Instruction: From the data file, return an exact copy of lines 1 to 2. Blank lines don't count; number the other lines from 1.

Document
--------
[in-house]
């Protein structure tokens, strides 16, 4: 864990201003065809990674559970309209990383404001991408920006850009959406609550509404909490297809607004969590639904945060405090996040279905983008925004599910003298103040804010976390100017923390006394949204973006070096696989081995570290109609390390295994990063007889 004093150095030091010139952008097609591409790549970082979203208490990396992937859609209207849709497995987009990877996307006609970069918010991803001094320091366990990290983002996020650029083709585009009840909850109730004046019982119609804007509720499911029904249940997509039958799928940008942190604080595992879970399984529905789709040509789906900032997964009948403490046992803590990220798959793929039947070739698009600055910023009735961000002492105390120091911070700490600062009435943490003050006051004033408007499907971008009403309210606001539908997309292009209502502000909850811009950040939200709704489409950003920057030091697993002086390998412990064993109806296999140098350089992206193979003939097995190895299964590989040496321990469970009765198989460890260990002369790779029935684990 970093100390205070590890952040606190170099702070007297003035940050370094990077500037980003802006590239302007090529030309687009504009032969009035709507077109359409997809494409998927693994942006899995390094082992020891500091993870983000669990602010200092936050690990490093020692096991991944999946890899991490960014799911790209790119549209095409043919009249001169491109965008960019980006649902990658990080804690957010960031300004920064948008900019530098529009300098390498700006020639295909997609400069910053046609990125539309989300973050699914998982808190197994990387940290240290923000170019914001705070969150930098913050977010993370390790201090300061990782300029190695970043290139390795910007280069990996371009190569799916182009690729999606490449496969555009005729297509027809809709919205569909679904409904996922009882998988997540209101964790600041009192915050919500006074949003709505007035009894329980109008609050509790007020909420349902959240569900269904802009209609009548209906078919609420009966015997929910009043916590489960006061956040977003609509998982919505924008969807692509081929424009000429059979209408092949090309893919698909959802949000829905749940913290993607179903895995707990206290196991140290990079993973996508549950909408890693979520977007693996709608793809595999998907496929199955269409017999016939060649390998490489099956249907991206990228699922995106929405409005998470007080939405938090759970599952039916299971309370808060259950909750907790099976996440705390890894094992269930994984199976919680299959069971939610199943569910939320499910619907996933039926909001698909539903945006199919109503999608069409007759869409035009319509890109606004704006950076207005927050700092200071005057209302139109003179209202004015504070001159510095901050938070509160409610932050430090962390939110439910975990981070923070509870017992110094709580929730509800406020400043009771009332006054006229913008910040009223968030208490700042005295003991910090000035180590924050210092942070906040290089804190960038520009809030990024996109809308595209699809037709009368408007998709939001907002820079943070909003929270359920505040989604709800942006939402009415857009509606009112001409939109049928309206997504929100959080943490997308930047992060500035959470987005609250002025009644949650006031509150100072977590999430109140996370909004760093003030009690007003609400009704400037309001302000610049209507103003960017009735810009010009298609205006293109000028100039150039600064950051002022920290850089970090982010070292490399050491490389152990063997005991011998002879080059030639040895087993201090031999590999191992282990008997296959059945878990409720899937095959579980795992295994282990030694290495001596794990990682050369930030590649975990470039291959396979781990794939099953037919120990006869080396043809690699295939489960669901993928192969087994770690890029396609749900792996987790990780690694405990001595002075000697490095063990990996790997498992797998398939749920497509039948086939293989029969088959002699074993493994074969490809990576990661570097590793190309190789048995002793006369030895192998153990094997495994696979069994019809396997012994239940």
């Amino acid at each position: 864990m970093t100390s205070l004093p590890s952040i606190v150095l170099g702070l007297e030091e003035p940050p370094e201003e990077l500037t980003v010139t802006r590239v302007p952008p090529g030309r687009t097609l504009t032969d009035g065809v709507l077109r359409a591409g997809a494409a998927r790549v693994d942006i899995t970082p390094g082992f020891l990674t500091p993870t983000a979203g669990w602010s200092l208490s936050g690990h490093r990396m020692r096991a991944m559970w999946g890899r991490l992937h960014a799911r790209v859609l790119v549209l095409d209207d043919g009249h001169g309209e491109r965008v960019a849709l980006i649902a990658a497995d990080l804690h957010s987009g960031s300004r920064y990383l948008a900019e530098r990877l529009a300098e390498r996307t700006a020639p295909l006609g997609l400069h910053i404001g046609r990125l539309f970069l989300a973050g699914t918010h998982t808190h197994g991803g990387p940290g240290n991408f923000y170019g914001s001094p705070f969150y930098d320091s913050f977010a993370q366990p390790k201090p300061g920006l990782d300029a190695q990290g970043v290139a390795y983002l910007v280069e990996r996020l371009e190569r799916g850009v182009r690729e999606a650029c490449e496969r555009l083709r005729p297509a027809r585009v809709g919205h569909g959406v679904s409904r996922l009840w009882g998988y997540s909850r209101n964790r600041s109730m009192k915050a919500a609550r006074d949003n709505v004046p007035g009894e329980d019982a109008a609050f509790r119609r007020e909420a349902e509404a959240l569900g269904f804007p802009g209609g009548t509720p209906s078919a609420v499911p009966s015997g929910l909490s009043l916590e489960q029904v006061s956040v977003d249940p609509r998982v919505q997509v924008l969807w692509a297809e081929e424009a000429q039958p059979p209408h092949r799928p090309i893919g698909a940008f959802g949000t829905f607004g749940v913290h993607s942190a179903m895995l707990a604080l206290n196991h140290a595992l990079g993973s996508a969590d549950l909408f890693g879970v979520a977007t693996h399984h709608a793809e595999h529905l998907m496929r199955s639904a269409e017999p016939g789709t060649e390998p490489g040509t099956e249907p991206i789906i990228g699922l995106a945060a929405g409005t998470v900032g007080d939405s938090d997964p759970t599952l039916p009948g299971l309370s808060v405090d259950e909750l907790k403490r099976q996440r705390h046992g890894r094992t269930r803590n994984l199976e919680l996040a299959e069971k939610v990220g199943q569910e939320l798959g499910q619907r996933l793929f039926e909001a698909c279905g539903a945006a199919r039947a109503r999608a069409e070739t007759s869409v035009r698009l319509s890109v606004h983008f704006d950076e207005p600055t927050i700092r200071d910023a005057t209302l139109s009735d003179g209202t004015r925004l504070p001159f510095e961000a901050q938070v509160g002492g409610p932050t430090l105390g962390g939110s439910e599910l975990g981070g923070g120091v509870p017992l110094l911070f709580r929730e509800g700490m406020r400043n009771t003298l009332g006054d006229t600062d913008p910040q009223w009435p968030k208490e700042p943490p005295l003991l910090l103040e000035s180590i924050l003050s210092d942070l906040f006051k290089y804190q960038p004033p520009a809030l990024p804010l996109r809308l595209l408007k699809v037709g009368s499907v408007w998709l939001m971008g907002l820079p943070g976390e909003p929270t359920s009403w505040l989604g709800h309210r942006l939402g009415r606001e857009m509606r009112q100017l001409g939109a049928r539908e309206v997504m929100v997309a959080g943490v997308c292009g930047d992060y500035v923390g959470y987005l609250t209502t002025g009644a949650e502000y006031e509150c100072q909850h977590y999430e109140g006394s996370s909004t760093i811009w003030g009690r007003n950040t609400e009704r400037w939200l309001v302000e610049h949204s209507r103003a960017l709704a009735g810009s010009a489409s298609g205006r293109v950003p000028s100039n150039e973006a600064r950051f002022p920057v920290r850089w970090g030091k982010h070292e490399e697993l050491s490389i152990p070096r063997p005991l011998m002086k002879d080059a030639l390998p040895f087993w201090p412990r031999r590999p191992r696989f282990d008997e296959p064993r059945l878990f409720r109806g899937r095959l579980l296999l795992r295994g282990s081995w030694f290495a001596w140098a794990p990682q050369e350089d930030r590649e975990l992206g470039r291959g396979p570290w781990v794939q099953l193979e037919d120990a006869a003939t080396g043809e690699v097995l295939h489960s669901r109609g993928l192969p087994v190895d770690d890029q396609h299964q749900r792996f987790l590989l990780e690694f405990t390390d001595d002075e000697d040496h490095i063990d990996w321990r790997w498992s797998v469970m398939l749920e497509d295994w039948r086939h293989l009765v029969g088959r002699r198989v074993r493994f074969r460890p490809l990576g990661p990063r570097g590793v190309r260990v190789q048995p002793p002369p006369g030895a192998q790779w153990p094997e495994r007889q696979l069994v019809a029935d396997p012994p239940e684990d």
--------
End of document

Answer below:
[in-house]
């Protein structure tokens, strides 16, 4: 864990201003065809990674559970309209990383404001991408920006850009959406609550509404909490297809607004969590639904945060405090996040279905983008925004599910003298103040804010976390100017923390006394949204973006070096696989081995570290109609390390295994990063007889 004093150095030091010139952008097609591409790549970082979203208490990396992937859609209207849709497995987009990877996307006609970069918010991803001094320091366990990290983002996020650029083709585009009840909850109730004046019982119609804007509720499911029904249940997509039958799928940008942190604080595992879970399984529905789709040509789906900032997964009948403490046992803590990220798959793929039947070739698009600055910023009735961000002492105390120091911070700490600062009435943490003050006051004033408007499907971008009403309210606001539908997309292009209502502000909850811009950040939200709704489409950003920057030091697993002086390998412990064993109806296999140098350089992206193979003939097995190895299964590989040496321990469970009765198989460890260990002369790779029935684990 970093100390205070590890952040606190170099702070007297003035940050370094990077500037980003802006590239302007090529030309687009504009032969009035709507077109359409997809494409998927693994942006899995390094082992020891500091993870983000669990602010200092936050690990490093020692096991991944999946890899991490960014799911790209790119549209095409043919009249001169491109965008960019980006649902990658990080804690957010960031300004920064948008900019530098529009300098390498700006020639295909997609400069910053046609990125539309989300973050699914998982808190197994990387940290240290923000170019914001705070969150930098913050977010993370390790201090300061990782300029190695970043290139390795910007280069990996371009190569799916182009690729999606490449496969555009005729297509027809809709919205569909679904409904996922009882998988997540209101964790600041009192915050919500006074949003709505007035009894329980109008609050509790007020909420349902959240569900269904802009209609009548209906078919609420009966015997929910009043916590489960006061956040977003609509998982919505924008969807692509081929424009000429059979209408092949090309893919698909959802949000829905749940913290993607179903895995707990206290196991140290990079993973996508549950909408890693979520977007693996709608793809595999998907496929199955269409017999016939060649390998490489099956249907991206990228699922995106929405409005998470007080939405938090759970599952039916299971309370808060259950909750907790099976996440705390890894094992269930994984199976919680299959069971939610199943569910939320499910619907996933039926909001698909539903945006199919109503999608069409007759869409035009319509890109606004704006950076207005927050700092200071005057209302139109003179209202004015504070001159510095901050938070509160409610932050430090962390939110439910975990981070923070509870017992110094709580929730509800406020400043009771009332006054006229913008910040009223968030208490700042005295003991910090000035180590924050210092942070906040290089804190960038520009809030990024996109809308595209699809037709009368408007998709939001907002820079943070909003929270359920505040989604709800942006939402009415857009509606009112001409939109049928309206997504929100959080943490997308930047992060500035959470987005609250002025009644949650006031509150100072977590999430109140996370909004760093003030009690007003609400009704400037309001302000610049209507103003960017009735810009010009298609205006293109000028100039150039600064950051002022920290850089970090982010070292490399050491490389152990063997005991011998002879080059030639040895087993201090031999590999191992282990008997296959059945878990409720899937095959579980795992295994282990030694290495001596794990990682050369930030590649975990470039291959396979781990794939099953037919120990006869080396043809690699295939489960669901993928192969087994770690890029396609749900792996987790990780690694405990001595002075000697490095063990990996790997498992797998398939749920497509039948086939293989029969088959002699074993493994074969490809990576990661570097590793190309190789048995002793006369030895192998153990094997495994696979069994019809396997012994239940």